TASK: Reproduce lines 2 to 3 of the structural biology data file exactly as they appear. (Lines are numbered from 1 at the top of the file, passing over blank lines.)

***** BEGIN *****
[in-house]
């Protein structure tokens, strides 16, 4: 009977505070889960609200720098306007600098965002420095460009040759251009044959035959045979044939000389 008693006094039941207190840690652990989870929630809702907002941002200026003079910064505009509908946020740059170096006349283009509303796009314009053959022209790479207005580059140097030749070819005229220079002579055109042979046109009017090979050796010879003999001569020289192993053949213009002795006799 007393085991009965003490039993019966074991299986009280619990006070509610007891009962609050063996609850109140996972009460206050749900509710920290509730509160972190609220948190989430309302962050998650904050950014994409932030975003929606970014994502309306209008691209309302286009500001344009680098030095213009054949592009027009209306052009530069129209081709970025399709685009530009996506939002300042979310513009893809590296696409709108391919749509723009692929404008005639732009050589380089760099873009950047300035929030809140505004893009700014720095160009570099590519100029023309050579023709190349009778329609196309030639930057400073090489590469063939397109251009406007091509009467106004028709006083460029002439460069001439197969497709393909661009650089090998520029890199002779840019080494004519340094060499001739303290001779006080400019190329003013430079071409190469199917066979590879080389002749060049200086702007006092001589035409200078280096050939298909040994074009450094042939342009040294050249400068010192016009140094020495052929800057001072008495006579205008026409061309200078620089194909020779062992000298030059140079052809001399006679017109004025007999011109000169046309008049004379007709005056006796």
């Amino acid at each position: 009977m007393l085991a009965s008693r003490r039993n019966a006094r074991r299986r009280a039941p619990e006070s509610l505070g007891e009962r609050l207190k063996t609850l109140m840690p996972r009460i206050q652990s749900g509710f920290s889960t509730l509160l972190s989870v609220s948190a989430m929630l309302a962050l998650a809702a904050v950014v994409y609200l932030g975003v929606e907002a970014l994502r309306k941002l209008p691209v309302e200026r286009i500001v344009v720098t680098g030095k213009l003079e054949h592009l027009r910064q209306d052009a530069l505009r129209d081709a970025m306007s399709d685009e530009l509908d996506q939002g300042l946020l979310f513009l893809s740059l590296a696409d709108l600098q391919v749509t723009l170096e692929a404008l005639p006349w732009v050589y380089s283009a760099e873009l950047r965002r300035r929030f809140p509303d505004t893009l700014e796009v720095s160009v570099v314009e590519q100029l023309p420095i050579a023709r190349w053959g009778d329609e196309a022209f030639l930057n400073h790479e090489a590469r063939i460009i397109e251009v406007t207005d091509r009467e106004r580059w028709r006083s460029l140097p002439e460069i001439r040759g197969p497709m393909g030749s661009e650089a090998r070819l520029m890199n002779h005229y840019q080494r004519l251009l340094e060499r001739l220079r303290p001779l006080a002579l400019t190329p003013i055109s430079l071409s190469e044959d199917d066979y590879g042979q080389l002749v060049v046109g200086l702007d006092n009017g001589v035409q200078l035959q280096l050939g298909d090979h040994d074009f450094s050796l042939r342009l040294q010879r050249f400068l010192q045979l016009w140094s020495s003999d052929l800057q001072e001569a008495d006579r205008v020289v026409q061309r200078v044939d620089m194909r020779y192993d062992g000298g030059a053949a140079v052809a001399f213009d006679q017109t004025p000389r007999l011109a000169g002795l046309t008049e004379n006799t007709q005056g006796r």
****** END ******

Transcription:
């Protein structure tokens, strides 16, 4: 009977505070889960609200720098306007600098965002420095460009040759251009044959035959045979044939000389 008693006094039941207190840690652990989870929630809702907002941002200026003079910064505009509908946020740059170096006349283009509303796009314009053959022209790479207005580059140097030749070819005229220079002579055109042979046109009017090979050796010879003999001569020289192993053949213009002795006799 007393085991009965003490039993019966074991299986009280619990006070509610007891009962609050063996609850109140996972009460206050749900509710920290509730509160972190609220948190989430309302962050998650904050950014994409932030975003929606970014994502309306209008691209309302286009500001344009680098030095213009054949592009027009209306052009530069129209081709970025399709685009530009996506939002300042979310513009893809590296696409709108391919749509723009692929404008005639732009050589380089760099873009950047300035929030809140505004893009700014720095160009570099590519100029023309050579023709190349009778329609196309030639930057400073090489590469063939397109251009406007091509009467106004028709006083460029002439460069001439197969497709393909661009650089090998520029890199002779840019080494004519340094060499001739303290001779006080400019190329003013430079071409190469199917066979590879080389002749060049200086702007006092001589035409200078280096050939298909040994074009450094042939342009040294050249400068010192016009140094020495052929800057001072008495006579205008026409061309200078620089194909020779062992000298030059140079052809001399006679017109004025007999011109000169046309008049004379007709005056006796």
């Amino acid at each position: 009977m007393l085991a009965s008693r003490r039993n019966a006094r074991r299986r009280a039941p619990e006070s509610l505070g007891e009962r609050l207190k063996t609850l109140m840690p996972r009460i206050q652990s749900g509710f920290s889960t509730l509160l972190s989870v609220s948190a989430m929630l309302a962050l998650a809702a904050v950014v994409y609200l932030g975003v929606e907002a970014l994502r309306k941002l209008p691209v309302e200026r286009i500001v344009v720098t680098g030095k213009l003079e054949h592009l027009r910064q209306d052009a530069l505009r129209d081709a970025m306007s399709d685009e530009l509908d996506q939002g300042l946020l979310f513009l893809s740059l590296a696409d709108l600098q391919v749509t723009l170096e692929a404008l005639p006349w732009v050589y380089s283009a760099e873009l950047r965002r300035r929030f809140p509303d505004t893009l700014e796009v720095s160009v570099v314009e590519q100029l023309p420095i050579a023709r190349w053959g009778d329609e196309a022209f030639l930057n400073h790479e090489a590469r063939i460009i397109e251009v406007t207005d091509r009467e106004r580059w028709r006083s460029l140097p002439e460069i001439r040759g197969p497709m393909g030749s661009e650089a090998r070819l520029m890199n002779h005229y840019q080494r004519l251009l340094e060499r001739l220079r303290p001779l006080a002579l400019t190329p003013i055109s430079l071409s190469e044959d199917d066979y590879g042979q080389l002749v060049v046109g200086l702007d006092n009017g001589v035409q200078l035959q280096l050939g298909d090979h040994d074009f450094s050796l042939r342009l040294q010879r050249f400068l010192q045979l016009w140094s020495s003999d052929l800057q001072e001569a008495d006579r205008v020289v026409q061309r200078v044939d620089m194909r020779y192993d062992g000298g030059a053949a140079v052809a001399f213009d006679q017109t004025p000389r007999l011109a000169g002795l046309t008049e004379n006799t007709q005056g006796r």